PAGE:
4. Auto-calibration system of EMG sensor suit

    NASA Astrophysics Data System (ADS)

    Suzuki, Yousuke; Tanaka, Takayuki; Feng, Maria Q.

    2005-12-01

    Biogenic measurement has been studied as a robot's interface. We have studied the wearable sensor suit as a robot's interface. Some kinds of sensor disks are embedded the sensor suit to the wet suit-like material. The sensor suit measures a wearing person's joint, and muscular activity. In this report, we aim to establish an auto-calibration system for measuring joint torques by using EMG sensors based on neural network and sensor disks of a lattice. The Torque presumption was performed using the share neural network, which learned the data that formed the whole subject's teacher data. Additional training of the share neural network was carried out using the individual teaching data. As a result, that was able to do the neural network training in short time, high probability and high accuracy to training of initial neural network. Moreover, high-presumed accuracy was able to be acquired by this method Next, Sensor disks of a lattice was developed. EMG is measurable, checking the state of an electrode by that can measure biogenic impedance. That was able to measure EMG by sensor disks which has low impedance We measured EMG and joint torque by trial production sensor suit and torque measuring instrument. The predominancy of the torque presumption using the share neural network was check. We proposed Measurement system, which consists sensor disk of lattice. Experimental results show the proposed method is effective for the auto-calibration.

  5. Mojo Application Monitoring Tool Suite

    SciTech Connect

    Ballance, Robert

    2009-12-11

    Mojo is a software tool suite that can be used to monitor the progress of compute jobs on Linux Clusters and other high-performance computing platforms.Mojo is designed to allow system administrators to monitor the health and progress of computing jobs, and to allow users to view the progress and status of their own jobs. The facilities provided include the ability to notify users of job “hangs”, and to take an automated action (e.g killing the job) when something goes wrong. These operations can lead to a more efficient use of scarce resources.

  6. EV space suit gloves (passive)

    NASA Technical Reports Server (NTRS)

    Fletcher, E. G.; Dodson, J. D.; Elkins, W.; Tickner, E. G.

    1975-01-01

    A pair of pressure and thermal insulating overgloves to be used with an Extravehicular (EV) suit assembly was designed, developed, fabricated, and tested. The design features extensive use of Nomex felt materials in lieu of the multiple layer insulation formerly used with the Apollo thermal glove. The glove theoretically satisfies all of the thermal requirements. The presence of the thermal glove does not degrade pressure glove tactility by more than the acceptable 10% value. On the other hand, the thermal glove generally degrades pressure glove mobility by more than the acceptable 10% value, primarily in the area of the fingers. Life cycling tests were completed with minimal problems. The thermal glove/pressure glove ensemble was also tested for comfort; the test subjects found no problems with the thermal glove although they did report difficulties with pressure points on the pressure glove which were independent of the thermal glove.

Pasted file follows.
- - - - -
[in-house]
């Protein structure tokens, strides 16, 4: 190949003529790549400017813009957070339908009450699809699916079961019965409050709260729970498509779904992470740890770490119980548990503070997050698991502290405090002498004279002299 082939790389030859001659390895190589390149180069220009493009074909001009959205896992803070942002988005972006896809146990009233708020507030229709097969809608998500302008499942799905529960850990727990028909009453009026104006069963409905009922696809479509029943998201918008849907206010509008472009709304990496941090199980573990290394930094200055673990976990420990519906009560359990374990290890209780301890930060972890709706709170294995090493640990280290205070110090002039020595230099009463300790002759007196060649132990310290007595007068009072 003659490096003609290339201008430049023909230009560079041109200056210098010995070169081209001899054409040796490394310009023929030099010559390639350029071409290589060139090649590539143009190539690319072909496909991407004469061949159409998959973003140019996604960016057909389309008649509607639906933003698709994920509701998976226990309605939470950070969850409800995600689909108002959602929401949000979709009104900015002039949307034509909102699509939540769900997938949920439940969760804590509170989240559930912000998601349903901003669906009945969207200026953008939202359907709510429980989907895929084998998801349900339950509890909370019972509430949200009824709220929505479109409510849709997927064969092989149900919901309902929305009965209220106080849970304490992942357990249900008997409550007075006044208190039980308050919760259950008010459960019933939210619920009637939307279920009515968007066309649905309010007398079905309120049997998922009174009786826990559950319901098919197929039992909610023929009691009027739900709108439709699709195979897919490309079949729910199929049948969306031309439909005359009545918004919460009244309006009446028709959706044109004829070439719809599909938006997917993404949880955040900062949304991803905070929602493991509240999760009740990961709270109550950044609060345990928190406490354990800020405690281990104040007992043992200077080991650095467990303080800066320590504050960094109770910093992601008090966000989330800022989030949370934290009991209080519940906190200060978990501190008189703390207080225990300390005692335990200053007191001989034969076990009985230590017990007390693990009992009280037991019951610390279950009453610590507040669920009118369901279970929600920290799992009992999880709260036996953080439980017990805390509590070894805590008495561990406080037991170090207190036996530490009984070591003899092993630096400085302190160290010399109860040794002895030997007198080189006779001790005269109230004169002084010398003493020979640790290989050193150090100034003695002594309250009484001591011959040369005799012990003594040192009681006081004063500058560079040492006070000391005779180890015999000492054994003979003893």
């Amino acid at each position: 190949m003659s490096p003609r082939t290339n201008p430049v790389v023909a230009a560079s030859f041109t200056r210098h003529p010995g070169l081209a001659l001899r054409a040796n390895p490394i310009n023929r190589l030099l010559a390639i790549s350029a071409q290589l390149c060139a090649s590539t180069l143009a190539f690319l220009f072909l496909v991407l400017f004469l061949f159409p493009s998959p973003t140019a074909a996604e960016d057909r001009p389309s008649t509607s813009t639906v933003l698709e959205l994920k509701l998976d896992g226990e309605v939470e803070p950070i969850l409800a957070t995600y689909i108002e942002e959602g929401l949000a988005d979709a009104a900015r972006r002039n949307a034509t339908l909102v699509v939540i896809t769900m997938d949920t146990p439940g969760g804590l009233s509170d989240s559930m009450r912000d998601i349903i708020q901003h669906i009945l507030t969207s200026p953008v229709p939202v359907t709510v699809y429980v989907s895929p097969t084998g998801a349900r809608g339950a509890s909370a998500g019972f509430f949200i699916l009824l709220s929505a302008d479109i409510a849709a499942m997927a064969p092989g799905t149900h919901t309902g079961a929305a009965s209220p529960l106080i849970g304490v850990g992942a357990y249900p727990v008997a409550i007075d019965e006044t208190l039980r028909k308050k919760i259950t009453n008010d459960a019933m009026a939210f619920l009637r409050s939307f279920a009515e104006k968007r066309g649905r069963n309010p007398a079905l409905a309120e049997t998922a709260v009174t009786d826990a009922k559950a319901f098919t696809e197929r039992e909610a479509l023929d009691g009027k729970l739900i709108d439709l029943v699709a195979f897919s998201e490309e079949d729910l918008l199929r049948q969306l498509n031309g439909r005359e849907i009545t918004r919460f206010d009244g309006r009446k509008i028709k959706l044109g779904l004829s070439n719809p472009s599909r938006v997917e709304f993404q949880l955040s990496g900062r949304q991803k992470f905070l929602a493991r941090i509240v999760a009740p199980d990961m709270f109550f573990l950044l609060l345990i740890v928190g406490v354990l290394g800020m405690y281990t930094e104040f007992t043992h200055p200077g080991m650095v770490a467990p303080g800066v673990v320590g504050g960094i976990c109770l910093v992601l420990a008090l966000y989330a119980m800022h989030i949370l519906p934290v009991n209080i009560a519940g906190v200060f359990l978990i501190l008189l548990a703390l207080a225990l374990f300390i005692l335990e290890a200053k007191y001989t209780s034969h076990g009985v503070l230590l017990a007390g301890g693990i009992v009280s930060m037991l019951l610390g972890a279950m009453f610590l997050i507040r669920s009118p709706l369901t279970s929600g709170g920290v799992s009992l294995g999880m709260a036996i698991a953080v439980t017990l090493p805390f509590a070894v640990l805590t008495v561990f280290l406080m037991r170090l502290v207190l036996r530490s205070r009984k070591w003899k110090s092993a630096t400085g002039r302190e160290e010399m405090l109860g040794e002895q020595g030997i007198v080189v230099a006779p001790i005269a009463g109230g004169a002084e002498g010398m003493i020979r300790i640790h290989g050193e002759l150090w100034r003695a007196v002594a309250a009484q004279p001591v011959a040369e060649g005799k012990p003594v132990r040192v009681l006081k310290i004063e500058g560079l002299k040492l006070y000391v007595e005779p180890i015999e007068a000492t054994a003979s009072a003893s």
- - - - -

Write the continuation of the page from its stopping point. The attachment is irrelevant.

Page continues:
7. Mojo Application Monitoring Tool Suite

    2009-12-11

    Mojo is a software tool suite that can be used to monitor the progress of compute jobs on Linux Clusters and other high-performance computing platforms.Mojo is designed to allow system administrators to monitor the health and progress of computing jobs, and to allow users to view the progress and status of their own jobs. The facilities provided include the ability to notify users of job “hangs”, and to take an automated action (e.g killing themore » job) when something goes wrong. These operations can lead to a more efficient use of scarce resources.« less

  8. 46 CFR 199.273 - Immersion suits.

    Code of Federal Regulations, 2010 CFR

    2010-10-01

    ... 46 Shipping 7 2010-10-01 2010-10-01 false Immersion suits. 199.273 Section 199.273 Shipping COAST... SYSTEMS FOR CERTAIN INSPECTED VESSELS Additional Requirements for Cargo Vessels § 199.273 Immersion suits. (a) Each cargo vessel must carry an immersion suit approved under approval series 160.171 of...

  9. Issues in Shuttle System Instrumentation

    NASA Technical Reports Server (NTRS)

    James, George

    2004-01-01

    The purose: a) Customer's perspective on Space Shuttle Return to Flight instrumentation; b) Focus on the difficult instrumentation issues; and c) Enable a discussion of new technologies (i.e.- NANO/MEMS/Small Tech) that could enhance Shuttle instrumentation posture. The T-10 Umbilical allows the vehicle instruments to be monitored and recorded prior to each launch and retract during launch.Launch Complex Instrumentation are instruments needed for assessment of Launch Commit Criteria (LCC) Salt-air and launch environments are issues. Instrumentation (Drag-On Instrumentation) can be added as needed to the vehicle for non-flight use. The current Roll-out Fatigue Testing is a primary example.